bukIpower likes this.
  6. bukIpower

    bukIpower Senior

    Yeah I have said it a number of times but what Grinch did that set us back the most wasnt the record setting 2018 defense of Ineptitude it was his absolute lack of effort recruiting.

    You add that with Riep being a creep and White transfering and it's no wonder I guess. What I do know is we should've done more to get White involved last year. He would have been enormous for us this year.
  7. jwinslow

    jwinslow A MAN OF BETRAYED JUSTICE Staff Member Tourney Pick'em Champ

    OSU has issues, but Penix is playing lights out. He completed a ton of tough passes while getting drilled vs PSU.

    In 2018, MD ran for a billion yards, scored 51 pts and should have won. They scored 3 pts the week after (and 2 weeks before OSU).

    What I mentioned about 2018 wasn't OSU's worst defensive outing, nor Maryland's worst offensive one (0 pts vs Iowa).
    brodybuck21 and Fungo Squiggly like this.
  8. Systems_id

    Systems_id Senior

    Yeah cause they were too busy giving up damn near 400 yards rushing when they weren’t getting torched in the passing game.
    1926Buckeyes and Abenaki like this.
  9. ScriptOhio

    ScriptOhio Everybody is somebody else's weirdo.

    Is it a matter of personnel? Is it a problem with the Buckeyes defensive coaching scheme? If it’s neither of those two things, then Day’s checklist next goes to figuring out if Ohio State is coaching and teaching the correct scheme to the capable personnel.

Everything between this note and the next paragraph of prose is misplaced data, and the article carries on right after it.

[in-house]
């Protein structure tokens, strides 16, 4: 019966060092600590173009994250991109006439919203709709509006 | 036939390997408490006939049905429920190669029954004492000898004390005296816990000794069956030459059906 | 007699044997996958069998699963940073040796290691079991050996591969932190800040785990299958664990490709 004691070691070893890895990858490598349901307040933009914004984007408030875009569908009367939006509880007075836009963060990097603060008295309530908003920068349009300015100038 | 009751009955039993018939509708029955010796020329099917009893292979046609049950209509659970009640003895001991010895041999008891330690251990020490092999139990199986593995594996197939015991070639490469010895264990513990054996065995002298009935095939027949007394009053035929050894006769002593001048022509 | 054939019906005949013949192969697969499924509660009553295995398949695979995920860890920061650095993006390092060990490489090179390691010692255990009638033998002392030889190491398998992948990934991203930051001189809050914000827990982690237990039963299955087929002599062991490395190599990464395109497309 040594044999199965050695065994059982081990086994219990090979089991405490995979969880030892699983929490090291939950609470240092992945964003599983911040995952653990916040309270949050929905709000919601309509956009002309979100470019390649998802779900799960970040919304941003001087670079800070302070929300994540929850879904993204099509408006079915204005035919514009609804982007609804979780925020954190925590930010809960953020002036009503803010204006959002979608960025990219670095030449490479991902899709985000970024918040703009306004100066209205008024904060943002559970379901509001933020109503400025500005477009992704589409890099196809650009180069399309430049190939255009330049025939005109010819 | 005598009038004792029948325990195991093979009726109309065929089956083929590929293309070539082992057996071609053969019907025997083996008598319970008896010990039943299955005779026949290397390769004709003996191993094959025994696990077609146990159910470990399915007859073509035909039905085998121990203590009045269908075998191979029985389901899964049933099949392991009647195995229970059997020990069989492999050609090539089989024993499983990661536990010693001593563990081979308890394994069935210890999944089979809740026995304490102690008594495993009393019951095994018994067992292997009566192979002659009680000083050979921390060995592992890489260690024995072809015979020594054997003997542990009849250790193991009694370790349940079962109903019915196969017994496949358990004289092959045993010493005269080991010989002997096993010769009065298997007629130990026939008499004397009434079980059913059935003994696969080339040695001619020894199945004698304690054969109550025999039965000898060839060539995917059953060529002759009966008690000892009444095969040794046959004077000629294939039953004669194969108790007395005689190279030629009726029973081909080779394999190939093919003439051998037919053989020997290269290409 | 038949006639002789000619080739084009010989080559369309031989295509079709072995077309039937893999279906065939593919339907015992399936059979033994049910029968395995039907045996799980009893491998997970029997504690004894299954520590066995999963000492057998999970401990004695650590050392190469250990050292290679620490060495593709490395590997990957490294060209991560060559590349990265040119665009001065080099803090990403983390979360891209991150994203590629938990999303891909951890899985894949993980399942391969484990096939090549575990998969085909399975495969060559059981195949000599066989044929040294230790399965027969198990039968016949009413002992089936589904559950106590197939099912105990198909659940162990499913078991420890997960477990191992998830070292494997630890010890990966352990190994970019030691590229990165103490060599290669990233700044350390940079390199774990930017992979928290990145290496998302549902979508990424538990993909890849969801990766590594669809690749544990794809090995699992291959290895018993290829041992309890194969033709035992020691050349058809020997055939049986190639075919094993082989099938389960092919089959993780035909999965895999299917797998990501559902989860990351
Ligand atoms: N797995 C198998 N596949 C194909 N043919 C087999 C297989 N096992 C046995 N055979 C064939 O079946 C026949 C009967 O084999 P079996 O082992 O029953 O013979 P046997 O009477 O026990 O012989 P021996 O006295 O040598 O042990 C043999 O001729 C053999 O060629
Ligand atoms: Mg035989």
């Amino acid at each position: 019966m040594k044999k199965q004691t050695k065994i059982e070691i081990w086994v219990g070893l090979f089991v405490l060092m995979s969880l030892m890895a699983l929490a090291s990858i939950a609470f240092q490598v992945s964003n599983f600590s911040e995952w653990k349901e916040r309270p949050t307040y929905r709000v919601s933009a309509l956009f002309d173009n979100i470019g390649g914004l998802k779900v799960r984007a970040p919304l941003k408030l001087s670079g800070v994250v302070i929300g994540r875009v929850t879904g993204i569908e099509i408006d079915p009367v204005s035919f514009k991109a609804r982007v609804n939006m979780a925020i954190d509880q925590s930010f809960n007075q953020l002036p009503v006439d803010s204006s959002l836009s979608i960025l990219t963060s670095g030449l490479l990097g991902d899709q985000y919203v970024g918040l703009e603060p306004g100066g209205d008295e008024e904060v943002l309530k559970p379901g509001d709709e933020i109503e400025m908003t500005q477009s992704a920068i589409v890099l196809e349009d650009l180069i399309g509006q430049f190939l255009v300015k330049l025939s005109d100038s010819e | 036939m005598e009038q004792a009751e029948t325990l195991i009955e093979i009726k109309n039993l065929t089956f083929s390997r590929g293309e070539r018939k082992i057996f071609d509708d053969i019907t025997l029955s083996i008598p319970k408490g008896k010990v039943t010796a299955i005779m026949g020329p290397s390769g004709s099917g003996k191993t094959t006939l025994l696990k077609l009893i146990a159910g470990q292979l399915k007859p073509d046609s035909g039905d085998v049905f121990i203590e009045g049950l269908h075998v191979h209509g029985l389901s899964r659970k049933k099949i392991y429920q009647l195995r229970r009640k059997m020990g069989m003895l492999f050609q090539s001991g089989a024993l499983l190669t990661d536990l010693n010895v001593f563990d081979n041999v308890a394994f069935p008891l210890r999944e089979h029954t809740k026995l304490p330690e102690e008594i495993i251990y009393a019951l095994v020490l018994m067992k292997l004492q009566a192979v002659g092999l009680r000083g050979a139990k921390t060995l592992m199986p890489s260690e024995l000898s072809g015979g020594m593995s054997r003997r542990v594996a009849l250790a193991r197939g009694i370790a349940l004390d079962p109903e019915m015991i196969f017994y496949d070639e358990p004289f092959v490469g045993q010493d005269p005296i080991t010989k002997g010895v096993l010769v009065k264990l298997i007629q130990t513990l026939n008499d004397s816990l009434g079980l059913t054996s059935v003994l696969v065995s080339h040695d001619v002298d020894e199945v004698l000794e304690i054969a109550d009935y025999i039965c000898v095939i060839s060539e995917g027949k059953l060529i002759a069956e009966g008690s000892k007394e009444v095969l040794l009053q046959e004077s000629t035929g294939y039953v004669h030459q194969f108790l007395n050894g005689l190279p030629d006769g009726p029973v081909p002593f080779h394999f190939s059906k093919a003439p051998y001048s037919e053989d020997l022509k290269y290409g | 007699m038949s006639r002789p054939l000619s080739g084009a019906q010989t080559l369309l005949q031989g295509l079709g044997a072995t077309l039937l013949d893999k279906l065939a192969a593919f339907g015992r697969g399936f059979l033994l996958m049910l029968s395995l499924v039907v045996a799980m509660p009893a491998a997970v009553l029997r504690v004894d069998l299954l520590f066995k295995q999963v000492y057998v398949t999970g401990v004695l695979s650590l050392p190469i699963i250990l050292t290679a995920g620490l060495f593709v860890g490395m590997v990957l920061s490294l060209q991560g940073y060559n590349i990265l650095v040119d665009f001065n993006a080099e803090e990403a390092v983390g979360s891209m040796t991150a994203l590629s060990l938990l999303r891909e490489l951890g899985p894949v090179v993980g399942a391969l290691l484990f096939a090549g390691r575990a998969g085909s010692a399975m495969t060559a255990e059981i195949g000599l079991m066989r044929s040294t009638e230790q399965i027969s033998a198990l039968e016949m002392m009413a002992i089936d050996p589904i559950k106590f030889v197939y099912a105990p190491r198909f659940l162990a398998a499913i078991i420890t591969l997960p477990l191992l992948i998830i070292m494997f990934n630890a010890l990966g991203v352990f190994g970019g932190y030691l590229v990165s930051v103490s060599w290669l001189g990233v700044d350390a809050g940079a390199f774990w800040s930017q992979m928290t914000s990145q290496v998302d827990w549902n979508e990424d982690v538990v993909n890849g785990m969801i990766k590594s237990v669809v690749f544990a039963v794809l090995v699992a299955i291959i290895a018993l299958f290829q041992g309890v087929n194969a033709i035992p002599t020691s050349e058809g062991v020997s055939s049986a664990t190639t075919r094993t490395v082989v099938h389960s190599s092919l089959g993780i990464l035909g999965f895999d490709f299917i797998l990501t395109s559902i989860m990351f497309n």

Got it?

    The Buckeyes are four games into the weirdest season of all time and they’re not going to completely change defensive philosophy mid-stroke. The scheme isn’t changing, so Ohio State needs to make the best of what it is. If there’s a need to adjust things in a more comprehensive way for the future, that isn’t going to happen until the end of this season.

    Kerry Coombs hasn’t forgotten how to teach. He’s one of the country’s premier developers of defensive back talent and helped change the culture of the Tennessee Titans defensive backs room in his two year NFL stint. He’s probably spending less time than usual on technique because he’s in a coordinator role for the first time in his life, but Coombs knows how to get the most of the guys he’s leading.

    So maybe, just maybe, Ohio State is getting the most out of the currently utilized defensive backs. The challenge to replace Jeff Okudah, Damon Arnette and Jordan Fuller wasn’t going to be easy. The Buckeyes lost Jahsen Wint and Amir Riep in the offseason, and both played a lot of football. Early-enrolled freshman Kourt Williams — who may have started for Ohio State this fall — was lost for the season before it began. At Penn State, veteran cornerback Cameron Brown was lost as well.